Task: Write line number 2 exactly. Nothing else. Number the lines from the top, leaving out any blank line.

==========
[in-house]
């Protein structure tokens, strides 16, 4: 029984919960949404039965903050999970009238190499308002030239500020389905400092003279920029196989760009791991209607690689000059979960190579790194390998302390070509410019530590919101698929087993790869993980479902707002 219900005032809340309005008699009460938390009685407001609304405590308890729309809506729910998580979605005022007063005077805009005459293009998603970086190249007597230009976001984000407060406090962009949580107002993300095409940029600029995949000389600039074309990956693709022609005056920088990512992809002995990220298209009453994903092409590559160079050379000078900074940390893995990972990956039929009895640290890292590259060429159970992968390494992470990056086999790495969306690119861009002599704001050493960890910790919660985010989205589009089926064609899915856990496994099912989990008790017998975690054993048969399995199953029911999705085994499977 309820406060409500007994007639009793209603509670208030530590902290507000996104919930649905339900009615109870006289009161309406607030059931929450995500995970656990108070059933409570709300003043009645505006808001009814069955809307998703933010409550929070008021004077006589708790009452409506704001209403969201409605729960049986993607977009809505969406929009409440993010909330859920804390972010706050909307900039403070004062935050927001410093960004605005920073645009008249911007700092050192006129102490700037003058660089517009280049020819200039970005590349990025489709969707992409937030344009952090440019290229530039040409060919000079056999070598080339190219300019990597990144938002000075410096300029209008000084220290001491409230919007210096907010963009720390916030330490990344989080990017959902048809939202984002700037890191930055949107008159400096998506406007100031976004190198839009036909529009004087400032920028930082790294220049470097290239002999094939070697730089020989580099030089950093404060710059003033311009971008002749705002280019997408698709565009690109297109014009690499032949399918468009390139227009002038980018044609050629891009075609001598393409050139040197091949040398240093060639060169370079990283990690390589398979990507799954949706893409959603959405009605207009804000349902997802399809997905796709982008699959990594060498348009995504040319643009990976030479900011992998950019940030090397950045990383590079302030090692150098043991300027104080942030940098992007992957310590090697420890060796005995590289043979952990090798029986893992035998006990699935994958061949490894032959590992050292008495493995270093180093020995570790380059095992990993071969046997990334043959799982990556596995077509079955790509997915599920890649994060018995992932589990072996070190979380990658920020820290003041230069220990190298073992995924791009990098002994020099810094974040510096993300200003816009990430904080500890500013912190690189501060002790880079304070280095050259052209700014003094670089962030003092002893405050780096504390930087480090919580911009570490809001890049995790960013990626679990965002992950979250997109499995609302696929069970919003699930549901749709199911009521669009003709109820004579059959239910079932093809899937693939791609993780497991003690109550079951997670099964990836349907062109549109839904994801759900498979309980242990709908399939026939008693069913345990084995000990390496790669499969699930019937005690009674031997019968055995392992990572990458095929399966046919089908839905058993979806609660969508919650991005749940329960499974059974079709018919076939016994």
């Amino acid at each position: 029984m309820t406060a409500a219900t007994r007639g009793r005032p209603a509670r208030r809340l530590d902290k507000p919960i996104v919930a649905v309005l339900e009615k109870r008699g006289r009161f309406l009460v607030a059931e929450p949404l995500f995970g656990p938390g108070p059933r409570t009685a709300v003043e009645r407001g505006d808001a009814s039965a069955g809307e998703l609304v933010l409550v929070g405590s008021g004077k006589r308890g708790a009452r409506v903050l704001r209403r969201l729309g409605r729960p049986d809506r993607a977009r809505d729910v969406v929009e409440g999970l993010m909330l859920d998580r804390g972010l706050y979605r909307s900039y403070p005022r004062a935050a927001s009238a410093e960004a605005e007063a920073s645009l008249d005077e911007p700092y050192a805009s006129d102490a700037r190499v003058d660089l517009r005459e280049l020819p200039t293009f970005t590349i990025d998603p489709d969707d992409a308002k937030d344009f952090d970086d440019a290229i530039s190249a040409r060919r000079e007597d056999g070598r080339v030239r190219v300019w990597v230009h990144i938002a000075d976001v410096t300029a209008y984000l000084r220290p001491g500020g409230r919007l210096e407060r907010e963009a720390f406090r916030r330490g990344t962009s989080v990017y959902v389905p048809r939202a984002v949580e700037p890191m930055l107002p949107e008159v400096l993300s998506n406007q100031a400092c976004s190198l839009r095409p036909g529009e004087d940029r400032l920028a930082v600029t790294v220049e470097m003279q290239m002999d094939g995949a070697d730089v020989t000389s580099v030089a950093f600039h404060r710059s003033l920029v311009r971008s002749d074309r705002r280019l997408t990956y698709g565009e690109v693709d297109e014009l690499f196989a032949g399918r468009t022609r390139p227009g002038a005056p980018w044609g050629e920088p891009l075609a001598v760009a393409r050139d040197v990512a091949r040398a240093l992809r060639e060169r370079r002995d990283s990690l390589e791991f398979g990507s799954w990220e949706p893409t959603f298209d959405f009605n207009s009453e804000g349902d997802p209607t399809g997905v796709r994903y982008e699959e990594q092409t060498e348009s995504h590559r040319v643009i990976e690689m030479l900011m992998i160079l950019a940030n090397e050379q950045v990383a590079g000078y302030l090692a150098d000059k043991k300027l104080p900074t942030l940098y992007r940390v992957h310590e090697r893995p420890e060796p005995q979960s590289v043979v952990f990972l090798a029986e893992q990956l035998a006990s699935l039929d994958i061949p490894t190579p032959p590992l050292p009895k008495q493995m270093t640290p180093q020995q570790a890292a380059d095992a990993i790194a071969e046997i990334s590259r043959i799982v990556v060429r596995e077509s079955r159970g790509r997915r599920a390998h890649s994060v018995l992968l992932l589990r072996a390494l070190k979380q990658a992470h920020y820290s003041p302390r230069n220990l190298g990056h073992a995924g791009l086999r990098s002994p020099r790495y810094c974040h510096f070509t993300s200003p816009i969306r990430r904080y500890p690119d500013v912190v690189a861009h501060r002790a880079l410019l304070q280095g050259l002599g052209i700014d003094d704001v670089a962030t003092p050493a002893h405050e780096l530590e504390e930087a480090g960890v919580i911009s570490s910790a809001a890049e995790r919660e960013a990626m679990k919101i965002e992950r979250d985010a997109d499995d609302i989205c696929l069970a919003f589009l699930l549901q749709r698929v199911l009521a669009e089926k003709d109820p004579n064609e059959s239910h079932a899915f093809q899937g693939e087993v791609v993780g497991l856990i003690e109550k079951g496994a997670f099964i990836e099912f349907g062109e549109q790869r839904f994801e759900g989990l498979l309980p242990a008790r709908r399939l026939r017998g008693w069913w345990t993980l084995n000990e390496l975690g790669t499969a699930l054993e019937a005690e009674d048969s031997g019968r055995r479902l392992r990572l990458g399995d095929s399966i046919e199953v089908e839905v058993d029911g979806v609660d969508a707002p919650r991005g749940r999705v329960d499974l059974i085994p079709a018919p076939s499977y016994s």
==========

């Protein structure tokens, strides 16, 4: 029984919960949404039965903050999970009238190499308002030239500020389905400092003279920029196989760009791991209607690689000059979960190579790194390998302390070509410019530590919101698929087993790869993980479902707002 219900005032809340309005008699009460938390009685407001609304405590308890729309809506729910998580979605005022007063005077805009005459293009998603970086190249007597230009976001984000407060406090962009949580107002993300095409940029600029995949000389600039074309990956693709022609005056920088990512992809002995990220298209009453994903092409590559160079050379000078900074940390893995990972990956039929009895640290890292590259060429159970992968390494992470990056086999790495969306690119861009002599704001050493960890910790919660985010989205589009089926064609899915856990496994099912989990008790017998975690054993048969399995199953029911999705085994499977 309820406060409500007994007639009793209603509670208030530590902290507000996104919930649905339900009615109870006289009161309406607030059931929450995500995970656990108070059933409570709300003043009645505006808001009814069955809307998703933010409550929070008021004077006589708790009452409506704001209403969201409605729960049986993607977009809505969406929009409440993010909330859920804390972010706050909307900039403070004062935050927001410093960004605005920073645009008249911007700092050192006129102490700037003058660089517009280049020819200039970005590349990025489709969707992409937030344009952090440019290229530039040409060919000079056999070598080339190219300019990597990144938002000075410096300029209008000084220290001491409230919007210096907010963009720390916030330490990344989080990017959902048809939202984002700037890191930055949107008159400096998506406007100031976004190198839009036909529009004087400032920028930082790294220049470097290239002999094939070697730089020989580099030089950093404060710059003033311009971008002749705002280019997408698709565009690109297109014009690499032949399918468009390139227009002038980018044609050629891009075609001598393409050139040197091949040398240093060639060169370079990283990690390589398979990507799954949706893409959603959405009605207009804000349902997802399809997905796709982008699959990594060498348009995504040319643009990976030479900011992998950019940030090397950045990383590079302030090692150098043991300027104080942030940098992007992957310590090697420890060796005995590289043979952990090798029986893992035998006990699935994958061949490894032959590992050292008495493995270093180093020995570790380059095992990993071969046997990334043959799982990556596995077509079955790509997915599920890649994060018995992932589990072996070190979380990658920020820290003041230069220990190298073992995924791009990098002994020099810094974040510096993300200003816009990430904080500890500013912190690189501060002790880079304070280095050259052209700014003094670089962030003092002893405050780096504390930087480090919580911009570490809001890049995790960013990626679990965002992950979250997109499995609302696929069970919003699930549901749709199911009521669009003709109820004579059959239910079932093809899937693939791609993780497991003690109550079951997670099964990836349907062109549109839904994801759900498979309980242990709908399939026939008693069913345990084995000990390496790669499969699930019937005690009674031997019968055995392992990572990458095929399966046919089908839905058993979806609660969508919650991005749940329960499974059974079709018919076939016994």